Since alcohol put Golden on the map, it's not surprising that metro Denver's best dive bar is in this once-sleepy foothills town. Bar fans have been living it up at the Ace Hi Tavern since Leo Stillman purchased the old Opera House restaurant on historic Washington Avenue and opened the bar back in 1961. Today it's run by Leo's grandson, Sid Stillman, and it's still a place where workers getting off their shifts at Coors plop themselves next to Colorado School of Mines students preparing for a tough day of class. The place is Western-themed and Colorado-proud, with maps of the state and "Native" signs adorning the walls, and old-fashioned steer horns fancied up with Mardi Gras beads stationed above the cash register. You can sink into a cushy booth if you don't feel perky enough to perch on a bar stool, and the tavern has plenty of distractions for drinkers who need to rev up for another round, including a pool table. But at a true dive, you don't need more than good company and good drinks for a winning hand — and Ace Hi deals plenty of both.

Readers' choice: hi-dive

After decades of operating bars and restaurants in Grand County, Mike Ayre and Charles Wessels had gotten out of the business — but then they found a spot in Denver that was just too good to refuse, in the heart of Five Points, a part of town that was once jumping with joints. A deal had just gone south on the 115-year-old house and fifty-year-old storefront next door that had been occupied by Dunbar's barbershop; Ayre, who was working in real estate, persuaded Wessels to get back in the game and help put the "bar" in Dunbar. The result is a casual, comfortable spot with exposed-brick walls and a bar made from old wood reclaimed from the house; the original barbershop sign hangs on an interior wall, near old photos of the barbershop and other old Denver scenes. Nearly all of the beer and liquor offered here is local; the food menu is a nod to Wessels's roots, with Southern specials that include a pimento-cheese appetizer. The big Sunday brunch is one of the best-kept secrets in town — almost as big a find as the new patio out back. All in all, Dunbar is a great neighborhood hangout — in a great neighborhood that's making a strong comeback.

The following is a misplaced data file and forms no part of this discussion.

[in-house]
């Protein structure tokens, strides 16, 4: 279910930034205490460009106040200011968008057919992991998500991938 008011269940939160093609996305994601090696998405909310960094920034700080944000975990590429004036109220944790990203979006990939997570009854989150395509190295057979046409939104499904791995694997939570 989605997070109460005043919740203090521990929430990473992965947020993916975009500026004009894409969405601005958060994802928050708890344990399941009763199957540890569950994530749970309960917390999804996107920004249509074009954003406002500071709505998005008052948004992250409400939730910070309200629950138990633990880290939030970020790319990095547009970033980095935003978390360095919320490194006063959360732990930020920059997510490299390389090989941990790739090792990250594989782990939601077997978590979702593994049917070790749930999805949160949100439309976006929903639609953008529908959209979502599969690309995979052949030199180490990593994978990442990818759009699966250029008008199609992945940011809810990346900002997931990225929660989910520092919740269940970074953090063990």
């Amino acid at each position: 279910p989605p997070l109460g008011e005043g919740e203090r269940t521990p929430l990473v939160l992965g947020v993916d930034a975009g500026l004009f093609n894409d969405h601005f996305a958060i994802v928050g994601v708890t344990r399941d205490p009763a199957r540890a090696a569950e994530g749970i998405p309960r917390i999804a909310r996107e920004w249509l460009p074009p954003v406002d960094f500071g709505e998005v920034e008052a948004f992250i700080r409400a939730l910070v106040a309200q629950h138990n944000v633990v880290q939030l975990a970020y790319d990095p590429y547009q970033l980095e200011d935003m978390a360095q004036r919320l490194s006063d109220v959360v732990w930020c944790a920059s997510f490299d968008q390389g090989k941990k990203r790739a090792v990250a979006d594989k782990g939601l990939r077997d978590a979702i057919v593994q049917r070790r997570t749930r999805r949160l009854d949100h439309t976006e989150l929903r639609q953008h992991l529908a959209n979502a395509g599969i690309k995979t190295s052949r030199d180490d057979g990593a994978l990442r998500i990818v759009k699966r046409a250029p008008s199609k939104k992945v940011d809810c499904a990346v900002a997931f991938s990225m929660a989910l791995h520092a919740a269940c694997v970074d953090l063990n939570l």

Readers' choice: Asbury Provisions